A set of tiny, composable React components
for handling state with render props.
react-values gives you a set of simple, composable helpers that let you build more complex, stateful UI components like toggles, dropdowns, lists, checkbox groups, popovers, tooltips, you name it!
It does this using a small render-prop-based API that exposes helpful transforms like
Anyvalues provide simple transforms like
Arrayvalues provide native methods like
toggle, which we've all re-implemented 100 times.
Datevalues provide really helpful transforms like
Mapvalues provide native methods like
decrement, which have also been re-written in every codebase ever.
Objectvalues provide helpful transforms like
Setvalues provide native methods like
Stringvalues provide native methods like
This saves you from constantly re-writing the same state management logic, so you can keep your components focused on behavior and presentation.
For example, here's the classic state management "counter" example:
import NumberValue from 'react-values'const Counter =<NumberValue =>value increment decrement<button =>+1</button><span>value</span><button =>-1</button></NumberValue>
Of going further, here's a full fledged
value/defaultValue and providing
onChange) implemented in just a few lines of code using a
import BooleanValue from 'react-values'const Toggle = value defaultValue onChange<BooleanValue = = =>value: on toggle<Track = =><Thumb = /></Track></BooleanValue>const Track = styleddiv`position: relative;height: 25px;width: 50px;background-color: ;border-radius: 50px;`const Thumb = styleddiv`position: absolute;left: ;height: 25px;width: 25px;background-color: white;border-radius: 50px;`
But you can go further, because
react-values can "connect" a single value across multiple components. This is helpful any time you need a "global" piece of state in your app, without wanting to add tons of complexity.
For example, using the
<Toggle> from above, here's a modal you can open and close from anywhere in your app:
import createBooleanValue from 'react-values'import Modal Toggle from './ui'const ModalValue =const App =<div ="app"><div ="sidebar"><ModalValue>value set<Toggle = = /></ModalValue></div><div ="content"><ModalValue>value: openedopened && <Modal /></ModalValue></div><div>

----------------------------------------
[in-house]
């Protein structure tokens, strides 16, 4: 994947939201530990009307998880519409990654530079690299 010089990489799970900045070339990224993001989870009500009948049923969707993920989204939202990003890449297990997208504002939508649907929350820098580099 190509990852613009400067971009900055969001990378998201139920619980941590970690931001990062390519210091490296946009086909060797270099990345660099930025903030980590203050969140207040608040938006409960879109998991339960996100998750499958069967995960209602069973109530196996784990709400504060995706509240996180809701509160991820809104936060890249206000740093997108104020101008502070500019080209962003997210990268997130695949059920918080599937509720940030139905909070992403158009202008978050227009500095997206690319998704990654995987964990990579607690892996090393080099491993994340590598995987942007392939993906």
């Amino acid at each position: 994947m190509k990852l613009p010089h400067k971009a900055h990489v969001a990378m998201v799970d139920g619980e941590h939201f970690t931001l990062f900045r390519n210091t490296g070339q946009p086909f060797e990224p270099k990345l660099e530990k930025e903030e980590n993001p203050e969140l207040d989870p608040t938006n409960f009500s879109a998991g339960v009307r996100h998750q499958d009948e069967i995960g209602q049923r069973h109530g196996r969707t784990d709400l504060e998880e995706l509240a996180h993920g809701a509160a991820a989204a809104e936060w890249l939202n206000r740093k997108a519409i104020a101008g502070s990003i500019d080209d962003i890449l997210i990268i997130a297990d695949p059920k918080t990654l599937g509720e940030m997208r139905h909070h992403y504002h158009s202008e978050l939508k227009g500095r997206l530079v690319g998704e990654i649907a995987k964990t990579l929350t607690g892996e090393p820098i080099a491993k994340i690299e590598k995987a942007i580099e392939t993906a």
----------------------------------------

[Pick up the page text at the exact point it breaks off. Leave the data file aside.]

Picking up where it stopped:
react-values gives you seem simple at first, but they can be composed together to create complex behaviors that are still easy to reason about, in just a few lines of code.
While building an app with React, you end up building a lot of stateful components in the process. Whether at the UI kit level for things like toggles, tooltips, checkbox groups, dropdown, etc. Or at the app level for modals, popovers, sorting, filtering, etc.
In the process, you end up re-implementing run of the mill state handling logic all over the place—whether with
this.setState or by adopting some "state management framework" and writing the same boilerplate over and over again. And for your components to be nicely reusable across your application you augment them to handle both "controlled" and "uncontrolled" use cases using
defaultValue. And to make things a bit more manageable, you re-invent common transforms like
decrement, etc. in lots of different components. And if you're working with a team, you end up doing all of this in slightly different ways throughout your codebase.
In the end, you're now maintaing a lot more logic than necessary, duplicated in many different places in slightly different ways. It gets harder and harder to understand your app's data flow. All while your app's bundle size grows.
react-values solves all of that with a few principles...
Leverage render props. It uses a render-prop-based API, exposing its state and a handful of convenient transform functions to you with the flexible function-as-children pattern.
Follow React's conventions. Its components follow React's own naming conventions, using familiar concepts like
value/defaultValue. This makes it extremely easy to slot into existing codebases or frameworks.
concat, etc. to avoid reinventing the wheel and forcing you to constantly read documentation.
Be extremely lightweight. It's extremely lightweight (and tree-shakeable), with most components weighing just a few hundred bytes, so you can even import it from public-facing component libraries.
Prioritize convenience. It's designed to provide convenient functions like
toggle, and smarter ones like
decrementMonth, so you can build complex interactions in just a few lines of code.
To get a sense for how you might use
react-values, check out a few of the examples:
- Basic Toggle — using a
Booleanto create a simple toggle component.
- Reusable Toggle — showing how you might turn that toggle into a controlled component in your own UI kit.
- Counter — a simple counter using a
Numberand its convenience transforms.
- Connected Counters — two counters that are connected together, sharing a single value.
- Time Picker — a more complex time picker component, using
Dateand its convenience transforms.
- Filtering — a basic
Stringvalue used for filtering a list.
- Checkbox Set — using a
Setto keep track of a checkbox group.
- Simple Tooltip — a simplistic tooltip implemented as a
- Simple Modal — a simplistic modal implemented as a
- Connected Modal — a modal whose opened/closed state is controllable from other components.
If you have an idea for an example that shows a common use case, pull request it!
If you're using
react-values for the first time, check out the Getting Started guide to familiarize yourself with how it works. Once you've done that, you'll probably want to check out the full API Reference.
- Getting Started
If even that's not enough, you can always read the source itself.
There are also translations of the documentation into other languages:
If you're maintaining a translation, feel free to pull request it here!
All contributions are super welcome! Check out the Contributing instructions for more info!
react-values is MIT-licensed.